We have spent the last few weeks looking at the Pipetown neighborhood, its birth and demise. Pipetown had one final moment in the sun in 1905, when the name of the neighborhood was used in a book written by none other than local hero John Philip Sousa (pic). While Sousa is best-known for writing marches, he also wrote operettas – and three novels.
The first, The Fifth String, is the story of a violinist who is given a violin with a fifth string by the devil, with the caveat that playing it will bring death. The last, The Transit of Venus, is a romantic comedy set on a ship sailing to view the titular astronomical event. It is the middle novel, published in 1905, that is of interest here.
Titled Pipetown Sandy, it is the story of Alexander “Sandy” Coggles, a 14 year-old who is not very strong in academics, although “[i]n truth, there was no one in Pipetown to approach Sandy as an all-around athlete.” He is the son of a Union veteran, Dan Coggles. Sandy lives in Pipetown, though the location thereof is not well defined. It is most certainly in Washington, and east of the Capitol, but the only street mentioned as being in it is G Street, which most certainly is not part of Pipetown as it is usually understood.
The novel is not exactly a roman a clef, for while Sousa was indeed 14 years old in 1868, when the novel is set, his father was not a Union veteran, but rather a member of the Marine Band. Furthermore, by the time Sousa was 14, he was a member of the same ensemble. However, it is clear that Sousa knows and loves the area he describes, and must have been present at some of the events depicted.
For instance, at one point, Sandy describes the great two-day parade that marked the end of the Civil War. Sandy describes how he and his father went past Capitol to White House to greet them both days.
The first day was described by the New York Times on May 24, 1865, as follows:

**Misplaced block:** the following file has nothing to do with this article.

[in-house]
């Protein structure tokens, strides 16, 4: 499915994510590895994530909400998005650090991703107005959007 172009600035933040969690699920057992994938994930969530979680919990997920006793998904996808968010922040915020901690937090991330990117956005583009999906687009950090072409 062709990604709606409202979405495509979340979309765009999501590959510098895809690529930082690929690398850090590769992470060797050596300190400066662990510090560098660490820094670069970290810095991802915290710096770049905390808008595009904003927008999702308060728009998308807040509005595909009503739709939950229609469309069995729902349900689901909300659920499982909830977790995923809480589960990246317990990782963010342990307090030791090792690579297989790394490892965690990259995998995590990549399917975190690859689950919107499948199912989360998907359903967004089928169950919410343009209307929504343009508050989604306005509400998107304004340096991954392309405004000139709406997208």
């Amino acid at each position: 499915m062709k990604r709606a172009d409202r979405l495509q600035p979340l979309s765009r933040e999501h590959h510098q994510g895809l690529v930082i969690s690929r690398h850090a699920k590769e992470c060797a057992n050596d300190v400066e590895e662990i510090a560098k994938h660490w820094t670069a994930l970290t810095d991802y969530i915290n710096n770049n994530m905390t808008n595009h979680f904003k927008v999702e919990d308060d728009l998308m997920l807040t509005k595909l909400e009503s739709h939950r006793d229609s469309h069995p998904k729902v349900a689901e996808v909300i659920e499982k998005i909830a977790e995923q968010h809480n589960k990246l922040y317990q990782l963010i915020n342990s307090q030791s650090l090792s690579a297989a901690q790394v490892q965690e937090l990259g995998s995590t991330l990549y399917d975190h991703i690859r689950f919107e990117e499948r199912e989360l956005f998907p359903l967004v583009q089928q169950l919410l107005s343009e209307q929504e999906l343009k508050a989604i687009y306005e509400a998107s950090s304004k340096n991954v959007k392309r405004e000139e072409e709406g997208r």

Custer rode a powerful horse, restive, and at times ungovernable. When near the Treasury Department, the animal madly dashed forward to the head of the line. The General vainly attempted to check his course, and at the same time endeavoring to retain the weight of flowers which had previously been placed upon him. In the flight, the General lost his hat. He finally conquered his horse, and rejoined his column. Passing the President’s stand he made a low bow, and was applauded by the multitude.
Sandy remembers it slightly differently:
“It’s Custer!” bellers er officer, jumpin’ on a chair, mos’ dead from excitement.
“That’s all right!” yells my daddy, as loud as he knows how. “Set down, an’ enj’y yerself.”
Jest then the horse rears up, an’ when he come down I tho’t he wuz goin’ heels over head.
“Oh!” cries all the people at onct, a-shudderin’.
“Set down!” yells my dad ag’in. “Set down; it’s Custer, an’ it’s all right. He don’t ride a horse ‘cause he has to; he rides ‘cause he kin.”
For a minute yer could hear a pin drop. An’ lo an’ behold, we sees the Gen’ral comin back, an his horse was steppin’ soft and actin’ as gentle as a parson’s nag on Sunday. Custer was a-bowin’ to Andy an’ Grant an’ the ladies as he passes, an’ he wuz jest as ca’m an’ smilin’ as if he wus in a parlor.
The following day, when Sherman’s army marches, they return, and meet veterans that Dan knew. He calls them “Bummers” though the article quoted above seems to prefer the term “Greasers” for the members of that army.
Next week: Sandy Coggles and the Anacostia.